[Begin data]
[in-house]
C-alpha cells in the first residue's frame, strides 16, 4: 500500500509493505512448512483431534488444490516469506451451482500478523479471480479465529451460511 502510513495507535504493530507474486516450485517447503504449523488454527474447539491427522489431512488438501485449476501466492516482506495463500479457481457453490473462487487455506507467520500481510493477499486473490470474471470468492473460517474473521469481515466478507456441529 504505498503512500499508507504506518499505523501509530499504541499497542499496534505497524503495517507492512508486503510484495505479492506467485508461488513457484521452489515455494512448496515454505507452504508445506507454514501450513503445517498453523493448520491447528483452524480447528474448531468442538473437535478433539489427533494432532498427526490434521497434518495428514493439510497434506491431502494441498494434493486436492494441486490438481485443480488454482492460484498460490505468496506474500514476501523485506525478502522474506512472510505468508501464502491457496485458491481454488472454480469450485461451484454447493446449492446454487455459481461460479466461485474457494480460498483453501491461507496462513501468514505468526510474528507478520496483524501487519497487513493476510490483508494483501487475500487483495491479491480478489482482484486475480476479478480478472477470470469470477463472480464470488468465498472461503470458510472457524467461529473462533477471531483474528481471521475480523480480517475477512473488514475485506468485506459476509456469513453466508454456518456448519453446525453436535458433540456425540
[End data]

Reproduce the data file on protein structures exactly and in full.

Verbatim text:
[in-house]
C-alpha cells in the first residue's frame, strides 16, 4: 500500500509493505512448512483431534488444490516469506451451482500478523479471480479465529451460511 502510513495507535504493530507474486516450485517447503504449523488454527474447539491427522489431512488438501485449476501466492516482506495463500479457481457453490473462487487455506507467520500481510493477499486473490470474471470468492473460517474473521469481515466478507456441529 504505498503512500499508507504506518499505523501509530499504541499497542499496534505497524503495517507492512508486503510484495505479492506467485508461488513457484521452489515455494512448496515454505507452504508445506507454514501450513503445517498453523493448520491447528483452524480447528474448531468442538473437535478433539489427533494432532498427526490434521497434518495428514493439510497434506491431502494441498494434493486436492494441486490438481485443480488454482492460484498460490505468496506474500514476501523485506525478502522474506512472510505468508501464502491457496485458491481454488472454480469450485461451484454447493446449492446454487455459481461460479466461485474457494480460498483453501491461507496462513501468514505468526510474528507478520496483524501487519497487513493476510490483508494483501487475500487483495491479491480478489482482484486475480476479478480478472477470470469470477463472480464470488468465498472461503470458510472457524467461529473462533477471531483474528481471521475480523480480517475477512473488514475485506468485506459476509456469513453466508454456518456448519453446525453436535458433540456425540